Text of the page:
Engadget pal Dave C. recently kicked it at the Intelligent Robotics Research Center in Seoul, South Korea, and wrote up this brief field report of his visit for us:
I was in Seoul recently and was lucky enough to arrange a meeting with Dr. Beomjae Yoo, Director of Intelligent Robotics Research Center at the Korean Institute of Science and Technology (KIST). He showed me around the lab, where I spotted two robots recently discussed here on Engadget before, a "male" bot named Maru, which means "pinnacle" or "apex", and a "female" bot named Ahra, which means "recognition". Unfortunately, I wasn't able to to see the robots operational, but there was also another, much larger humanoid model hanging in the hallway as well. I also spotted a room straight out of Blade Runner that was stocked full of assorted robot limbs and torsos.
Dr. Yoo focused a great deal on the networked brain KIST has developed for each robot. Each brain actually consists
of four to five computer stations connected to a server, one each for voice/speech recognition, face recognition,
object recognition, motion and movement, and general AI features such as speech (as Engadget mentioned, one server
setup can control both bots). I asked Dr. Yoo whether the robots could do deductive reasoning (for example, if you fed
them the information that A=B and B=C, can it figure out that A=C), and he said that they would have that capability by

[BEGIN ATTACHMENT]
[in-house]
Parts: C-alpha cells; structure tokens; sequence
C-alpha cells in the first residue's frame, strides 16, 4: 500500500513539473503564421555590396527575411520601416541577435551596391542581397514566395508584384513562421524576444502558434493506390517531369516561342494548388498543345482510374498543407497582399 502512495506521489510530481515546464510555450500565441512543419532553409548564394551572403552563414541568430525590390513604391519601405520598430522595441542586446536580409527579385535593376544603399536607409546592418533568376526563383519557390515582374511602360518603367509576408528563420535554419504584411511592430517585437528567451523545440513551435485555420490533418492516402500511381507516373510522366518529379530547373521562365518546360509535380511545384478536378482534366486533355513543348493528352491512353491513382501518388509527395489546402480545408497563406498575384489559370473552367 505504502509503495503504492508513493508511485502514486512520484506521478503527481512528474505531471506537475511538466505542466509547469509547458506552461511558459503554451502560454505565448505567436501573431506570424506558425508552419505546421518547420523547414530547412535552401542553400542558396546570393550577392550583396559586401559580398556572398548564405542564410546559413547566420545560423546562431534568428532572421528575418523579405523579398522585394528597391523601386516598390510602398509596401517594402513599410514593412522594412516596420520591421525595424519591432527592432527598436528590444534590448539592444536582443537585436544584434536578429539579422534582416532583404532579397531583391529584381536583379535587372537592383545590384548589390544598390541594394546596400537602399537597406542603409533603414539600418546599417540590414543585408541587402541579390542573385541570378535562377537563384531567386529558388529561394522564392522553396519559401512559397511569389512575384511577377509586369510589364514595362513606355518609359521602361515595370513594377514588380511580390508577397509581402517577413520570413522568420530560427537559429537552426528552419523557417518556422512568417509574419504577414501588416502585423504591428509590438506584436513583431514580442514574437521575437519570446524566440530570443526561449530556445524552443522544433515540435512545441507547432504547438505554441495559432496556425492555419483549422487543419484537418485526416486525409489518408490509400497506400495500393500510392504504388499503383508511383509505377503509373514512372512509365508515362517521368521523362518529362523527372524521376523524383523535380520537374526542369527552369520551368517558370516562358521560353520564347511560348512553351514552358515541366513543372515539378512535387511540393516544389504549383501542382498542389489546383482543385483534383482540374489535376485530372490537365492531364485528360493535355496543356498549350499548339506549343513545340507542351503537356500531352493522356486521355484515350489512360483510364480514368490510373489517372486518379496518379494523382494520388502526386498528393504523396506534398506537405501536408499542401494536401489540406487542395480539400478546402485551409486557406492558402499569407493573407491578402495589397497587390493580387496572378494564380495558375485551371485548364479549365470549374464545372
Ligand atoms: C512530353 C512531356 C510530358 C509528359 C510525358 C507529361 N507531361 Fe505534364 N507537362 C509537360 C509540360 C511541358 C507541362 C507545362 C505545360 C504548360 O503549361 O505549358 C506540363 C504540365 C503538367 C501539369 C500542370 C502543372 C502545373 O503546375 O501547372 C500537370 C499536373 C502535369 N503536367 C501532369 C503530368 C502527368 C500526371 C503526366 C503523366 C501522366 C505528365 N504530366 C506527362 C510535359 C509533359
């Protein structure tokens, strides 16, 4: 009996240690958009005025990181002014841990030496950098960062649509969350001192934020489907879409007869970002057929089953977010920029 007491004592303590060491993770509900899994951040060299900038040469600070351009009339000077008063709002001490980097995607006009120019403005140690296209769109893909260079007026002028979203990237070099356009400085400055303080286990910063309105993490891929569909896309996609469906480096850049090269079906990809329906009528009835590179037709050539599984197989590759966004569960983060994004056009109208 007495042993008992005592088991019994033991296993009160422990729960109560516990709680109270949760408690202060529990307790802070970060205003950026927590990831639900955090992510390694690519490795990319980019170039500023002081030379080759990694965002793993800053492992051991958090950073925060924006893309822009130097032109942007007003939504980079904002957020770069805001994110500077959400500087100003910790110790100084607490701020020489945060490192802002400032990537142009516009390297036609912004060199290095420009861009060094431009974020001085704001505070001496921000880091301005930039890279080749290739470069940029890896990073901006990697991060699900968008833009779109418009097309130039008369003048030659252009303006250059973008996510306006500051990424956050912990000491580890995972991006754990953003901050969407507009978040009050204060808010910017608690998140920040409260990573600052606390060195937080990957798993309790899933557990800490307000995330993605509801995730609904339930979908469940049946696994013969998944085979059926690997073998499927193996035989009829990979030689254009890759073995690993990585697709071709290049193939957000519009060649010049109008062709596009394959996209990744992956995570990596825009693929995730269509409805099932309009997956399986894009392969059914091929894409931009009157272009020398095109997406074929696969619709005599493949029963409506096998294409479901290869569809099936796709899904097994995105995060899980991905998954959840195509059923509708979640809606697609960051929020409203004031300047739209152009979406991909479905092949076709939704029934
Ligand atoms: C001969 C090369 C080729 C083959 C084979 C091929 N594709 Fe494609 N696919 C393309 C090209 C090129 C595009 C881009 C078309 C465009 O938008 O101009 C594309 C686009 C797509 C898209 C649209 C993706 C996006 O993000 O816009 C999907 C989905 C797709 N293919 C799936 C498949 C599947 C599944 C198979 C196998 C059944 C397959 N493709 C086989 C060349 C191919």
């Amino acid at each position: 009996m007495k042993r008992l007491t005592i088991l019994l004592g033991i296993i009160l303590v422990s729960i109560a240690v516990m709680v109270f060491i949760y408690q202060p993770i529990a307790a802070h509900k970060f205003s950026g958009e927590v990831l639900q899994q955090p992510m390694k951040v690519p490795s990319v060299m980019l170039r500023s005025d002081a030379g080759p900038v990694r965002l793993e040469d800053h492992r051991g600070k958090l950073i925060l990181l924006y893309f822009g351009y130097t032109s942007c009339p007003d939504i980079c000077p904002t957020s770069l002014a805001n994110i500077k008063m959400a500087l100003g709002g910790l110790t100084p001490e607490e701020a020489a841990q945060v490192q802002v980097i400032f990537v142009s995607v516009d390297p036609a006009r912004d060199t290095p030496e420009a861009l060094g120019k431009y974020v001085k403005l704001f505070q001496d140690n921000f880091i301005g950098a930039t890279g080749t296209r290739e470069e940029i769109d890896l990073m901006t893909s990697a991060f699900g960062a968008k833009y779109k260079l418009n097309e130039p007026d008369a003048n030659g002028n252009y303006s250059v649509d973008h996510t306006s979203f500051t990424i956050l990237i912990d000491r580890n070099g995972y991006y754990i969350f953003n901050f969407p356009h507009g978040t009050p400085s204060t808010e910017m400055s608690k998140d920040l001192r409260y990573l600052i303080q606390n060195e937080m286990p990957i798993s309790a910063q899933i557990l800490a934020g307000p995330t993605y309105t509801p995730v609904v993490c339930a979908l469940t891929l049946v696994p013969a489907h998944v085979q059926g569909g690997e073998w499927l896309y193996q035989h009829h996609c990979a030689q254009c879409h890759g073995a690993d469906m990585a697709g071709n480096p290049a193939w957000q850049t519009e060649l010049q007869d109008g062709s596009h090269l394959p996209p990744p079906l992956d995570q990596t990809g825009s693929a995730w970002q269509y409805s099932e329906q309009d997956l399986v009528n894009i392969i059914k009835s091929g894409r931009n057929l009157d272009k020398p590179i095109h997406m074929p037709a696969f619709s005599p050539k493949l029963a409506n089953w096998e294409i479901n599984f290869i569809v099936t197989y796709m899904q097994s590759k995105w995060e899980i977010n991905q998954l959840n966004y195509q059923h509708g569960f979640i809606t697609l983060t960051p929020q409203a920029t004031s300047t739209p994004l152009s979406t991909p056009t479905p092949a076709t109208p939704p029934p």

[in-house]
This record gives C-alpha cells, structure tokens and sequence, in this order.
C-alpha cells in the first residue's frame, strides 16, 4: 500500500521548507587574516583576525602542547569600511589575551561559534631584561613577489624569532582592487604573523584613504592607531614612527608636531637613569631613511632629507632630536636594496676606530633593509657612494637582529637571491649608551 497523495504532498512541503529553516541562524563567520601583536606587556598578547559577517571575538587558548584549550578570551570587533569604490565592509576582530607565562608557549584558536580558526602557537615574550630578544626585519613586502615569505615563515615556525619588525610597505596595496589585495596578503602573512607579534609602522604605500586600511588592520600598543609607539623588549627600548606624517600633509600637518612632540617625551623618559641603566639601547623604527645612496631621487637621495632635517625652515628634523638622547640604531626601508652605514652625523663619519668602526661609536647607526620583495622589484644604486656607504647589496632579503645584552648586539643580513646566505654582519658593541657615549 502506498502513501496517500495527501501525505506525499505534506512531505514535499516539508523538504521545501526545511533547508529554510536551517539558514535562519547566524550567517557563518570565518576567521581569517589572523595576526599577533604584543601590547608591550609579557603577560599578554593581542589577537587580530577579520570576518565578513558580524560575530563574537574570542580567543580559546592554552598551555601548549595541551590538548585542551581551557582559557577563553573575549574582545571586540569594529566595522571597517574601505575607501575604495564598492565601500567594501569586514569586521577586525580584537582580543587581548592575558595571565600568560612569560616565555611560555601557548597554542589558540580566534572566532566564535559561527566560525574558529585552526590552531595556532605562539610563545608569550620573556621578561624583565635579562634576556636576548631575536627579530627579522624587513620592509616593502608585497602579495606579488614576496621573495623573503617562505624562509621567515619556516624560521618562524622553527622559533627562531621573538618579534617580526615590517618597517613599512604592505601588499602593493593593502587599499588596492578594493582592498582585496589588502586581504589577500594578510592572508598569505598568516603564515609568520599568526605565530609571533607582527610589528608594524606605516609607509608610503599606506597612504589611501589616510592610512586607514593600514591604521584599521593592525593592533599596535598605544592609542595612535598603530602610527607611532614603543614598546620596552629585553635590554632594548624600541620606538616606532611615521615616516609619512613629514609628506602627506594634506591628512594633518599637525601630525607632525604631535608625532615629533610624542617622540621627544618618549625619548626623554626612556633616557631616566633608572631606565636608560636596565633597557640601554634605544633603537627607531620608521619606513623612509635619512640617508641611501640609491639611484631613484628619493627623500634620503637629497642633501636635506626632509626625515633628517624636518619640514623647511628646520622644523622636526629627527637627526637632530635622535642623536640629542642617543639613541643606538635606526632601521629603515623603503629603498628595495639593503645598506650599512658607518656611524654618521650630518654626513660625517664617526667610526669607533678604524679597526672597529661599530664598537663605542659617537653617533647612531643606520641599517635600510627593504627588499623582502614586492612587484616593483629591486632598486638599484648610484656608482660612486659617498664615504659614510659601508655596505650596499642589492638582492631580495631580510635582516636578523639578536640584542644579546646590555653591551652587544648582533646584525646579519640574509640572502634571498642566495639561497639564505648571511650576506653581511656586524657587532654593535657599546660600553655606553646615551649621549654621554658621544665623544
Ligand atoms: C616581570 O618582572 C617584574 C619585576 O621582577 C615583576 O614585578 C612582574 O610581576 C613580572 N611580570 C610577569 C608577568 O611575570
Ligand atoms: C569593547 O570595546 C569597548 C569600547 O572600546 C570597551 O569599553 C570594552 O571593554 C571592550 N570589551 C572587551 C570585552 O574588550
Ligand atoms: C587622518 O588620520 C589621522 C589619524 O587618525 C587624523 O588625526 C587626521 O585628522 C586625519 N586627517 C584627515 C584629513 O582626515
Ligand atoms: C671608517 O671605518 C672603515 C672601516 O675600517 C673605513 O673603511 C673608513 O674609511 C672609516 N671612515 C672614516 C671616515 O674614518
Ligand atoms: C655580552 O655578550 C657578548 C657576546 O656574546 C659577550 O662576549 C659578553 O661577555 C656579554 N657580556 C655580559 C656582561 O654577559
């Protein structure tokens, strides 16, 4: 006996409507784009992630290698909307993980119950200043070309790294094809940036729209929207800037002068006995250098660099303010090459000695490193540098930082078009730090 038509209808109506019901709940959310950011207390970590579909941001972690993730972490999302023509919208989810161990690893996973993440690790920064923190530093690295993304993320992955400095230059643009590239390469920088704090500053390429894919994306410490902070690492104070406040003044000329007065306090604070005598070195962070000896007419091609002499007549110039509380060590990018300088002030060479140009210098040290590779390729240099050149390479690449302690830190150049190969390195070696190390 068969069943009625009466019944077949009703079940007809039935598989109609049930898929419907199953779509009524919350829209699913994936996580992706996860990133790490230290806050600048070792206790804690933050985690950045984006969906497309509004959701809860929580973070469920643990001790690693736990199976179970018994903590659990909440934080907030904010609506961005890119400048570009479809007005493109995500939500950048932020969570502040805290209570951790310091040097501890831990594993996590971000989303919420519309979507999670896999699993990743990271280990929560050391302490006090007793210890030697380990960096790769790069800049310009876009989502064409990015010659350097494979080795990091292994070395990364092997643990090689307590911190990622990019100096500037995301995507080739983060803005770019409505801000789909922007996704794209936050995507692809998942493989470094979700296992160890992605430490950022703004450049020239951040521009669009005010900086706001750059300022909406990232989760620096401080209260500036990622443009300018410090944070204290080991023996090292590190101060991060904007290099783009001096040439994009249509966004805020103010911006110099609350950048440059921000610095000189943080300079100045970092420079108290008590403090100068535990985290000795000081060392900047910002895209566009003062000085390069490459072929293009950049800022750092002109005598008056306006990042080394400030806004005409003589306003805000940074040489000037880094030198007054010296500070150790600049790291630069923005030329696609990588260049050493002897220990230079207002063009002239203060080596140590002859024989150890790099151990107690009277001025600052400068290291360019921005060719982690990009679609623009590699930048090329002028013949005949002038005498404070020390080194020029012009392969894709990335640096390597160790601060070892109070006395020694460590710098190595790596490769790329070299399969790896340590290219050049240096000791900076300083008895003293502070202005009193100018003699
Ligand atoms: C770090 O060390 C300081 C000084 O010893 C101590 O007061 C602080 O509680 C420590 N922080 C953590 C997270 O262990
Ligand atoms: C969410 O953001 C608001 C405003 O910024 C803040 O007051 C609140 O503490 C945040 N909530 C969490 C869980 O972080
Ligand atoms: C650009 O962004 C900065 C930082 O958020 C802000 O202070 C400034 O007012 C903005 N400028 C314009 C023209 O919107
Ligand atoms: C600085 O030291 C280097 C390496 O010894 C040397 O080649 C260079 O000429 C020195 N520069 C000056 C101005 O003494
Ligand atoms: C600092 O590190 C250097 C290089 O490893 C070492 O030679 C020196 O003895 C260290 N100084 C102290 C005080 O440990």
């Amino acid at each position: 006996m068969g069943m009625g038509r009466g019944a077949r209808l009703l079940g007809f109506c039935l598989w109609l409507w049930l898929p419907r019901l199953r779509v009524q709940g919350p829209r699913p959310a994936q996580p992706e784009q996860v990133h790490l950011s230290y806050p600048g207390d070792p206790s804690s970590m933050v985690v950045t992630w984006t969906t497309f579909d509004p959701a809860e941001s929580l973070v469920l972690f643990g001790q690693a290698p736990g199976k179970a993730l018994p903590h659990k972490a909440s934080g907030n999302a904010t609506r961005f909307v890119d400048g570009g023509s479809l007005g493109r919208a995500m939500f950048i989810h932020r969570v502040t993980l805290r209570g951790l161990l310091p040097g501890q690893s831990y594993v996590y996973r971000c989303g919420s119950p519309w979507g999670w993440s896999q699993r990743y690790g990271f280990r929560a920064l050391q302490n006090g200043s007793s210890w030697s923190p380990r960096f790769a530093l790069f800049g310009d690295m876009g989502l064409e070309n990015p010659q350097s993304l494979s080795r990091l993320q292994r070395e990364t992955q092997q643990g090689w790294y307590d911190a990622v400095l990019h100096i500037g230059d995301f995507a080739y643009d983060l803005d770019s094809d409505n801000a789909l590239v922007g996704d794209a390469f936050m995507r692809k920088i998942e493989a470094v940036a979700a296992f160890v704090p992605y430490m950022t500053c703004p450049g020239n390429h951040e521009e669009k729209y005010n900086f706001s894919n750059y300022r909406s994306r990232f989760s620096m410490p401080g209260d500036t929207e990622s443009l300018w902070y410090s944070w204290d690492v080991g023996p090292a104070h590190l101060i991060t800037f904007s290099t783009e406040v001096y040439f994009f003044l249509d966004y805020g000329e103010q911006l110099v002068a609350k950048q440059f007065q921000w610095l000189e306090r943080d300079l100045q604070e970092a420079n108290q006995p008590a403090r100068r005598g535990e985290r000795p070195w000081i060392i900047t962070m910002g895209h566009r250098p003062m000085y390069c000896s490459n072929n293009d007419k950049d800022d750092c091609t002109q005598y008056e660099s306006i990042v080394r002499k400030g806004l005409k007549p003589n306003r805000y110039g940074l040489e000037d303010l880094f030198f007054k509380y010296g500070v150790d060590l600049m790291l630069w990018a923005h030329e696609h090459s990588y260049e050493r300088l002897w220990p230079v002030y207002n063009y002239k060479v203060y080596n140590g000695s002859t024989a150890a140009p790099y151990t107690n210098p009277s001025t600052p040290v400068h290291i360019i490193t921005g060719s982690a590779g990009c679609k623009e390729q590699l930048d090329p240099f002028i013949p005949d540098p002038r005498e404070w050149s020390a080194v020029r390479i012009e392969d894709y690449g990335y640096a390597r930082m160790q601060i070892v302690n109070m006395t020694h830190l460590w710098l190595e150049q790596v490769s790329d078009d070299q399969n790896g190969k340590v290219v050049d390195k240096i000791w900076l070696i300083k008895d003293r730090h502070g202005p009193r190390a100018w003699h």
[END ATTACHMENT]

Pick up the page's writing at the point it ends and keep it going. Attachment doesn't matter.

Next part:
the end of the year. He said that some of the most difficult aspects of developing the robots were related to
kinesthetics and movement, but that the hardest of all was creating the ability to adapt to a moving, changing
environment, both from the physical response side and from the pattern recognition/AI side.
These robots are part of wider a project to build an Ubiquitous Robotic Companion, or URC. The URC is intended to be a robot butler that combines all the functionality of a cellphone and a computer with the abilities of a human concierge, so to speak. The part about the URC being ubiqutous refers to their goal of having these bots be a available to everybody regardless of income, so there will be a range of models available. Dr. Yoo said that he expected non-humanoid household bots in to be widespread within three years, but that humanoid bots will most likely take a decade or more before theyre ready for primetime. He predicted that humanoid bots would most likely enter the workforce in basic jobs such as waiting tables and working cash registers, as well as basic manual labor and household jobs.